Second line:

  • Doxycycline 100mg po BID first day, then 100mg po daily for 7-14 days
  • Ceftriaxone 1-2g IM/IV q24h x 7-14 days

Lyme Disease

First line:

  • Amoxicillin 500mg po TID x 14-21 days
  • Doxycycline 100mg po BID x 14-21 days

Second line:

  • Cefuroxime 500mg po BID x 14-21 days

Third line:

  • Ceftriaxone IV 2g q24h x 14-21 days

Gastrointestinal Edit

Intra-abdominal infections Edit

Any intra-abdominal infection should include broad spectrum coverage for Gram negative bacteria as well as anaerobes. A fluoroquinolone or a third generation cephalosporin in combination with metronidazole is usually a fairly good starting regime.

  • Ceftriaxone 1g IV q24h + Metronidazole 500mg IV/PO q8h
  • Ciprofloxacin 400mg IV/500mg PO q8h + Metronidazole 500mg IV/PO q8h

Clostridium difficile Edit

  • Metronidazole 500mg PO q8h
  • Vancomycin 125mg po bid (to start, and uptitrate dose/frequency as necessary).

Helicobacter pylori Edit

Combination therapy with a PPI BID

  • Amoxicillin 1000mg po BID + Clarithromycin 500mg po BID x 1 week
  • Metronidazole 500mg po BID + Clarithromycin 500mg po BID x 1 week
  • (Second line)
    • PPI BID + Metronidazole* 500mg po BID + Amoxicillin 1000mg po BID
    • *Levofloxacin 500mg po daily can be substituted for metronidazole in treatment-refractory H. pylori

Genitourinary Edit

Common organisms infecting the genitourinary tract Edit

  • Escherida coli
  • Klebsiella species
  • Enterococcus species
  • Proteus species
  • Serratia species
  • Pseudomonas species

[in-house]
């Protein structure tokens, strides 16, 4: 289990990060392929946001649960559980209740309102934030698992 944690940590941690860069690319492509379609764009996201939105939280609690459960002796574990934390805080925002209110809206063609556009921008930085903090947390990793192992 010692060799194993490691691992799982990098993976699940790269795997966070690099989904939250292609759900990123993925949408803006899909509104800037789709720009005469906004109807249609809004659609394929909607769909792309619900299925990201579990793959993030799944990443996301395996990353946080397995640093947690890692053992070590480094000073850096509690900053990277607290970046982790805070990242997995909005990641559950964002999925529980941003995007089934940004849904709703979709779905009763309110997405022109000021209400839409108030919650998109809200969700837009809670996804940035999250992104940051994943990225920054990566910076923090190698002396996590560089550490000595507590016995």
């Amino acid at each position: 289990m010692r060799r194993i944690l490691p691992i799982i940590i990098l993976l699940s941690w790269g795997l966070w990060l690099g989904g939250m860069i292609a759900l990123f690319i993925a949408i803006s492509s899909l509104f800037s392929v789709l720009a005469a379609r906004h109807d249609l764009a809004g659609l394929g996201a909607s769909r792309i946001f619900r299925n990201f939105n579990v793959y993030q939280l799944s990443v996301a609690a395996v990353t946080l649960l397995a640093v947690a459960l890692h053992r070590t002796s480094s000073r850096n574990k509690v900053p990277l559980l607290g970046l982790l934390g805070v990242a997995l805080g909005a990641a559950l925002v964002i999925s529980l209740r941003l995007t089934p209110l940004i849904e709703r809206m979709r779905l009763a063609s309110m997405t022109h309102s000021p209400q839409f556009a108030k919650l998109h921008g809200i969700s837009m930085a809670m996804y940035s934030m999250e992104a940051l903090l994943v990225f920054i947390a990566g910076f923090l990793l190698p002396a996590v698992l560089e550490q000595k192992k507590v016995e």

• Actinobacter species
  • Citrobacter species
  • Enterobacter species
  • Staph saprophyticus

Simple cystitis (Also see UTI page) Edit

First line options

  • Septra DS 1 tab po bid x 3 days
  • Macrobid (Nitrofurantoin) 100mg po bid x 5 days

Second line options

  • Amoxicillin 500mg po TID x 7 days
  • Ciprofloxacin 250mg po BID x 3 days (should be reserved, if possible, for Pseudomonas)

Third line options

  • Cephalexin (Keflex) 250-500mg po QID x 7 days
  • Levofloxacin 250mg po daily x 3 days

Recurrent cystitis should have the duration of treatment extended to 7-10 days.

Complicated UTI or Pyelonephritis Edit

First line options for mild-moderate infection

  • Septra 1 tab po bid x 7-14 days (depending on severity of symptoms)\
  • Macrobid 100mg po bid x 7-14 days
  • Ciprofloxacin 500mg po bid x 7-14 days
  • Levofloxacin 500mg po daily x 10 days or 750mg po x 5 days

Second line options for mild-moderate symptoms

  • Amoxicillin/clavulanate 500mg po TID or 875mg po BID x 7-14 days

First line therapy options for severe infection (parenteral therapy)

  • Ampicillin 1g q6h IV + Gentamicin 4-7mg/kg q24h IV
  • Ampicillin 1g q6h IV + Tobramycin 4-7mg/kg q24h IV

Second line therapy options for severe infection

  • Ceftriaxone 1-2g IV q24h
  • Ciprofloxacin 200-400mg IV q12h
  • Levofloxacin 250mg IV q24h
  • PIp/Tazo 3.375g IV q6h

Third line

  • Meropenem 500-1000mg IV q8h
  • Ceftazidime 1-2g IV q8h

Duration of treatment should be 10-14 days

Prostatitis Edit

Acute Edit

  • Septra DS 1 tab po bid x 4-6 weeks
  • Ciprofloxacin 500mg po bid x 4-6 weeks
  • Levofloxacin 500mg po daily x 4-6 weeks

Chronic Edit

Chronic prostatitis is a fairly uncommon and very difficult disorder to diagnose and treat. Generally, first-line agents are fluoroquinolones, such as ciprofloxacin 500mg po bid or levofloxacin 500mg po daily, for a duration of 4-6 weeks. For patients who cannot tolerate fluoroquinolones (prolonged QTc, myasthegia gravis, etc), Septra DS 1 tab po bid is a reasonable alternative, also to be maintained for 4-6 weeks.

CNS Edit

Bacterial meningitis Edit

  • Ceftriaxone 2g IV q12h x 48h then q24h + Vancomycin 1g IV q12h + Ampicillin 2g IV q6h for a total of 2 weeks

Edit